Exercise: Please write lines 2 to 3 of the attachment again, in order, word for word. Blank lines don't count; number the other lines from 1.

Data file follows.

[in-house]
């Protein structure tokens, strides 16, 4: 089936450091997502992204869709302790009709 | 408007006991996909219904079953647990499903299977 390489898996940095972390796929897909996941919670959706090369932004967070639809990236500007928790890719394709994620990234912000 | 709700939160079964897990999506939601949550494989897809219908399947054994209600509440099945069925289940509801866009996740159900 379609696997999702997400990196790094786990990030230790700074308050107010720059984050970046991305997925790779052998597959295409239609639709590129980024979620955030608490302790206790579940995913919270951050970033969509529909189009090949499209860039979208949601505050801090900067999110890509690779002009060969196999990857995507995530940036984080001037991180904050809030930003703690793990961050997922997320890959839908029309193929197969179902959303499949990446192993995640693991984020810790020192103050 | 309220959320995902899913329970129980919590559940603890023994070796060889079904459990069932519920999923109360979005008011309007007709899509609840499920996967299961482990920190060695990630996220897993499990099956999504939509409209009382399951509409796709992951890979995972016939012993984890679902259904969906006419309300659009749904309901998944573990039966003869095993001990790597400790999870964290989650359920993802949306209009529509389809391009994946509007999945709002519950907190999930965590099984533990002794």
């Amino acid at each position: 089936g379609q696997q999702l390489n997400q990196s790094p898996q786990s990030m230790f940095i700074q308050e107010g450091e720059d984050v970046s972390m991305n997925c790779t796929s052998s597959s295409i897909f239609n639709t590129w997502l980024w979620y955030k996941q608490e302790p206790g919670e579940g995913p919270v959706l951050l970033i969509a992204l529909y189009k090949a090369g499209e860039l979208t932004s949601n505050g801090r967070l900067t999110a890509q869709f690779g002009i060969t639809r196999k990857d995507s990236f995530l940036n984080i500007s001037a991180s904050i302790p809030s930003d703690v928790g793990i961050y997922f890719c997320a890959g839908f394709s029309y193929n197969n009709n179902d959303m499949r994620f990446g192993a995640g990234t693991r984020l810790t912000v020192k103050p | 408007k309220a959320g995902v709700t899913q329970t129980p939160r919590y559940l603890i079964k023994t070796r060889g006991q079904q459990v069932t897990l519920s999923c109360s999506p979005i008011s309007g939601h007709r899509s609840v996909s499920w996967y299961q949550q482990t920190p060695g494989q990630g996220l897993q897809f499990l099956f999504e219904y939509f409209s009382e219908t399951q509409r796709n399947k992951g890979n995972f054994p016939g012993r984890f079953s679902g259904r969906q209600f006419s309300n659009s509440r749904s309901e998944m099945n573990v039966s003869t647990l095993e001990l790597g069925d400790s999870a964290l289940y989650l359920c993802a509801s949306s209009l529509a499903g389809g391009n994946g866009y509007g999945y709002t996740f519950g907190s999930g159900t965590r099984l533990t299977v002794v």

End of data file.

């Protein structure tokens, strides 16, 4: 089936450091997502992204869709302790009709 | 408007006991996909219904079953647990499903299977 390489898996940095972390796929897909996941919670959706090369932004967070639809990236500007928790890719394709994620990234912000 | 709700939160079964897990999506939601949550494989897809219908399947054994209600509440099945069925289940509801866009996740159900 379609696997999702997400990196790094786990990030230790700074308050107010720059984050970046991305997925790779052998597959295409239609639709590129980024979620955030608490302790206790579940995913919270951050970033969509529909189009090949499209860039979208949601505050801090900067999110890509690779002009060969196999990857995507995530940036984080001037991180904050809030930003703690793990961050997922997320890959839908029309193929197969179902959303499949990446192993995640693991984020810790020192103050 | 309220959320995902899913329970129980919590559940603890023994070796060889079904459990069932519920999923109360979005008011309007007709899509609840499920996967299961482990920190060695990630996220897993499990099956999504939509409209009382399951509409796709992951890979995972016939012993984890679902259904969906006419309300659009749904309901998944573990039966003869095993001990790597400790999870964290989650359920993802949306209009529509389809391009994946509007999945709002519950907190999930965590099984533990002794």
């Amino acid at each position: 089936g379609q696997q999702l390489n997400q990196s790094p898996q786990s990030m230790f940095i700074q308050e107010g450091e720059d984050v970046s972390m991305n997925c790779t796929s052998s597959s295409i897909f239609n639709t590129w997502l980024w979620y955030k996941q608490e302790p206790g919670e579940g995913p919270v959706l951050l970033i969509a992204l529909y189009k090949a090369g499209e860039l979208t932004s949601n505050g801090r967070l900067t999110a890509q869709f690779g002009i060969t639809r196999k990857d995507s990236f995530l940036n984080i500007s001037a991180s904050i302790p809030s930003d703690v928790g793990i961050y997922f890719c997320a890959g839908f394709s029309y193929n197969n009709n179902d959303m499949r994620f990446g192993a995640g990234t693991r984020l810790t912000v020192k103050p | 408007k309220a959320g995902v709700t899913q329970t129980p939160r919590y559940l603890i079964k023994t070796r060889g006991q079904q459990v069932t897990l519920s999923c109360s999506p979005i008011s309007g939601h007709r899509s609840v996909s499920w996967y299961q949550q482990t920190p060695g494989q990630g996220l897993q897809f499990l099956f999504e219904y939509f409209s009382e219908t399951q509409r796709n399947k992951g890979n995972f054994p016939g012993r984890f079953s679902g259904r969906q209600f006419s309300n659009s509440r749904s309901e998944m099945n573990v039966s003869t647990l095993e001990l790597g069925d400790s999870a964290l289940y989650l359920c993802a509801s949306s209009l529509a499903g389809g391009n994946g866009y509007g999945y709002t996740f519950g907190s999930g159900t965590r099984l533990t299977v002794v």